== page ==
And a night of more loveliness and lustre never was unveiled to the eye of mortals.

The stars were walking in brightness—so clear and sparkling that each seemed a ray or an emblem of that ineffably glorious Beam whose uncreated splendour no eye can see and live. Those bright clusters that we now behold have been the same through all generations, and they have seen "all things that are done under the sun." Fixed as the everlasting hills, their bounds and their habitation have been unchanged. The same lights were in the heavens when Abraham looked up from the plains of Mamre, as now when the Arab and the Ishmaelite are in the desert. The bands of Orion are not loosed, nor the sweet influences of the Pleiades unbound. The same glittering groups which the patriarch beheld beam nightly on our tabernacles. They have shone upon the world's heroes and the world's demigods—bright links in the oblivion of ages. And the numerous hosts we gaze upon will present the same glowing and immutable forms to cheer and gladden the eyes and hearts of coming generations.

Some feeling of this nature was probably rising in the Doctor's bosom as they once more took the open path to Aldport, and he looked on the wide hemisphere about him—the heavens, with their glowing constellations, all spread out without an obscurity or an obstruction. He felt for one moment the folly and futility of earthly things, and his heart seemed to wither in the immensity into which it was plunged.

It was like a faint glimpse of eternity, and he shrunk back from the abyss, all his own vast world of thought, feeling, and desire, lost in that immeasurable space. But the dazzling dream of ambition again passed before him. The portals of universal empire and immortality were thrown open. He drove back the unwelcome intruder, but the phantom he pursued again fluttered from his grasp.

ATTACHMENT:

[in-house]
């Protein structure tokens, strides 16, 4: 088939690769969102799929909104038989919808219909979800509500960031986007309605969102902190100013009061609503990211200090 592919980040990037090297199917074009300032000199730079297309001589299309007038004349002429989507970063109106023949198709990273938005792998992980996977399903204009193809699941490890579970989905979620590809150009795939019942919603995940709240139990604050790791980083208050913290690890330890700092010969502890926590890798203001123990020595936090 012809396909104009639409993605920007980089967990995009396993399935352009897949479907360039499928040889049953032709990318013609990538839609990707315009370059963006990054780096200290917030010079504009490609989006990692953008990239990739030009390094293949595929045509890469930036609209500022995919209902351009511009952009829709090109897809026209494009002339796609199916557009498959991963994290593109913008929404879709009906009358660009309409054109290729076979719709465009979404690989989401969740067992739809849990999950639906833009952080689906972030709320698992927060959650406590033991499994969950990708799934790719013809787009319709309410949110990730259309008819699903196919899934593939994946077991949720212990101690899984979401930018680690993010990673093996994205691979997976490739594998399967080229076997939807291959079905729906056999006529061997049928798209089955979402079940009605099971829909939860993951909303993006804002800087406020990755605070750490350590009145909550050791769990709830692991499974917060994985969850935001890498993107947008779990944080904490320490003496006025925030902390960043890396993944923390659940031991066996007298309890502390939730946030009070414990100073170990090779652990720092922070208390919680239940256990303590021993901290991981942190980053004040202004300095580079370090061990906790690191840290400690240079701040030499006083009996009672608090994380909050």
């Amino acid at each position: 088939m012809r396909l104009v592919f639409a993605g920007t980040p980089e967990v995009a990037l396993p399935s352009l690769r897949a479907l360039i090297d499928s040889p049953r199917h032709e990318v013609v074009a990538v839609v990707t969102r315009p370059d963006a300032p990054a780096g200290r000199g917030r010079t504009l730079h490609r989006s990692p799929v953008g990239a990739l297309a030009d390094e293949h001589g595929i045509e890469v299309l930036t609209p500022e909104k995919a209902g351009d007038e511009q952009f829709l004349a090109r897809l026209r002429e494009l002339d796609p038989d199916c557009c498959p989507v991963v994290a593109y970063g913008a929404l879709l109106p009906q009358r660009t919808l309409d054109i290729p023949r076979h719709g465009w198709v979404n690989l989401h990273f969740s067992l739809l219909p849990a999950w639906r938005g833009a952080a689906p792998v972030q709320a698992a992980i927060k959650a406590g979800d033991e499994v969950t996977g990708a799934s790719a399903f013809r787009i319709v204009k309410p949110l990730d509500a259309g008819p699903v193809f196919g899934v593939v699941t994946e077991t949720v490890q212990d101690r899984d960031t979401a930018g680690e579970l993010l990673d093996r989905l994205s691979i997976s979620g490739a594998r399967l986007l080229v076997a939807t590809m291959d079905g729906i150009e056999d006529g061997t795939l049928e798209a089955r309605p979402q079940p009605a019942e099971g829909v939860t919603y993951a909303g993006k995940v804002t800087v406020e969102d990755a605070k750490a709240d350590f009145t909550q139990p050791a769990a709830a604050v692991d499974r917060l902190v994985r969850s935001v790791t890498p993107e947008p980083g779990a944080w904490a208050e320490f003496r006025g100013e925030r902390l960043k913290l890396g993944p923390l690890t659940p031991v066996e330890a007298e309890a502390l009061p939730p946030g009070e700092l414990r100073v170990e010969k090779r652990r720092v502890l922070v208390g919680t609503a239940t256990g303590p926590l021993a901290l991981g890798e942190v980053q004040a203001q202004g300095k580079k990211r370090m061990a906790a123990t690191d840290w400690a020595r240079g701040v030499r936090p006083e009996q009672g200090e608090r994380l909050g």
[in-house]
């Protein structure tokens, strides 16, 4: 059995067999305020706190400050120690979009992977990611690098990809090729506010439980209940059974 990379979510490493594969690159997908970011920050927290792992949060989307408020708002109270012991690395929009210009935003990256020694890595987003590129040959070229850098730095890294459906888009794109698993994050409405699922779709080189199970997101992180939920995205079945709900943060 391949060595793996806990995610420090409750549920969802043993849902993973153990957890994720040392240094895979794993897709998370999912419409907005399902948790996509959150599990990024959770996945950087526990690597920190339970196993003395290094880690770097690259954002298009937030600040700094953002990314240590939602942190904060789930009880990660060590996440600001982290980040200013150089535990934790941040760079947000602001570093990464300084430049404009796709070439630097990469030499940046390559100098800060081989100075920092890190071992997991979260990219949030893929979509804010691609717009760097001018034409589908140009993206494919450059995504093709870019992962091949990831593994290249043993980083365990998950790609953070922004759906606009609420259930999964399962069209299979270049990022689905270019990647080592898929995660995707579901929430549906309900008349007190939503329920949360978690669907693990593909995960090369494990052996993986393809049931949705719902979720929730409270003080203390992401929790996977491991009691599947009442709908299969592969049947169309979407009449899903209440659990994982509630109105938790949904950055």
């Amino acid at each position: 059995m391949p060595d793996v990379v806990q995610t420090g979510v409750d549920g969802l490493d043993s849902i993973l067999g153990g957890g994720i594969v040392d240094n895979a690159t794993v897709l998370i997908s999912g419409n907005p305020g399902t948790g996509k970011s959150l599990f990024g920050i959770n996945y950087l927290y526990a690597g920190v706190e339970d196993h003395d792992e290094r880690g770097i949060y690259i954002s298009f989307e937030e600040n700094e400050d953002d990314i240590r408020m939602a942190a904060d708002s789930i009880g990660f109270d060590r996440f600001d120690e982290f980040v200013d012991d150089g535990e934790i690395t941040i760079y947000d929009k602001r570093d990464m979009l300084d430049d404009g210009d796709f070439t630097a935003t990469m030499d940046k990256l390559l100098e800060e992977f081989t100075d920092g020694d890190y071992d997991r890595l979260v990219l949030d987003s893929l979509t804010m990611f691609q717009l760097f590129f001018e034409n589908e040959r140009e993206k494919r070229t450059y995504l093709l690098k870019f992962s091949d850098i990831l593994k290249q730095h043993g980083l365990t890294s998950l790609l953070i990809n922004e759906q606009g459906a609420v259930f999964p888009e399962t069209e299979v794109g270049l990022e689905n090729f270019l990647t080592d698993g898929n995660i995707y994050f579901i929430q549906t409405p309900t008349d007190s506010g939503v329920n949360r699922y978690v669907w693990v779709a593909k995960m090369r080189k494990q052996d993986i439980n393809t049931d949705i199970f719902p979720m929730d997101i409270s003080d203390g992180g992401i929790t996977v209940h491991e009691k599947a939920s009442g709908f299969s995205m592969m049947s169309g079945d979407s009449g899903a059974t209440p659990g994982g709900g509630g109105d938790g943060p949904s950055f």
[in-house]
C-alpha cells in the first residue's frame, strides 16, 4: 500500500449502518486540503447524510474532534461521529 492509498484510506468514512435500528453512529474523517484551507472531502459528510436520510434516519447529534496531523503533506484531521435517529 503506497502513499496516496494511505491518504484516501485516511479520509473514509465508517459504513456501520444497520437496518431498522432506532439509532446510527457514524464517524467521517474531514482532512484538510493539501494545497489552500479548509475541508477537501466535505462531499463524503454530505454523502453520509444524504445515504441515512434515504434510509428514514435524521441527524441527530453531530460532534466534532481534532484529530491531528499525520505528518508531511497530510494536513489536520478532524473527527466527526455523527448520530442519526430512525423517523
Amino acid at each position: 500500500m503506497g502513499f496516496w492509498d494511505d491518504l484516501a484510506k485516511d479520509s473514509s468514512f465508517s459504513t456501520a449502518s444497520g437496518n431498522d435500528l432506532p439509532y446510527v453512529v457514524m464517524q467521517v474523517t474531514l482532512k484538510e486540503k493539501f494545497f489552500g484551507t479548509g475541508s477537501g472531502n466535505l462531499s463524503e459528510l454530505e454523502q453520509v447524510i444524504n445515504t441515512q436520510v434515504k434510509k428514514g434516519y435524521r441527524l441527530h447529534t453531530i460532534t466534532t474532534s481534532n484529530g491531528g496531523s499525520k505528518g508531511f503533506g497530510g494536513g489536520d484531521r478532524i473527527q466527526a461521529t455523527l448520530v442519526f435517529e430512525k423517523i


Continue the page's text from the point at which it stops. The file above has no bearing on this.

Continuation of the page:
They had marked the spot on their former visit, and Dee, with the fifty gold pieces in his purse, Bartholomew Hickman acting as chief workman, began his unholy proceedings: not, however, without some fear of the demon whom these moneys were to propitiate. Bartholomew laboured with great diligence, but the earth was much easier to remove than before, and the old stump soon gave way, making but a slight resistance. This was attributed to some charm wrought by the treasure they carried, and was looked upon as a favourable omen—an unloosing of the fetters which guarded the deposit. Every spadeful of earth was carefully examined, and the probe thrust down anxiously and with great caution. About a yard in depth had been taken away when the spade struck upon something hard. The strokes were redoubled, and a narrow flag appeared. Raising this obstacle they beheld a wooden coffer. Dee sung out a Latin prayer as usual; for he failed not to pour out his thanks with great fervour for any selfish indulgence that fell in his way, or, as he imagined, was granted to him by the special favour of Heaven.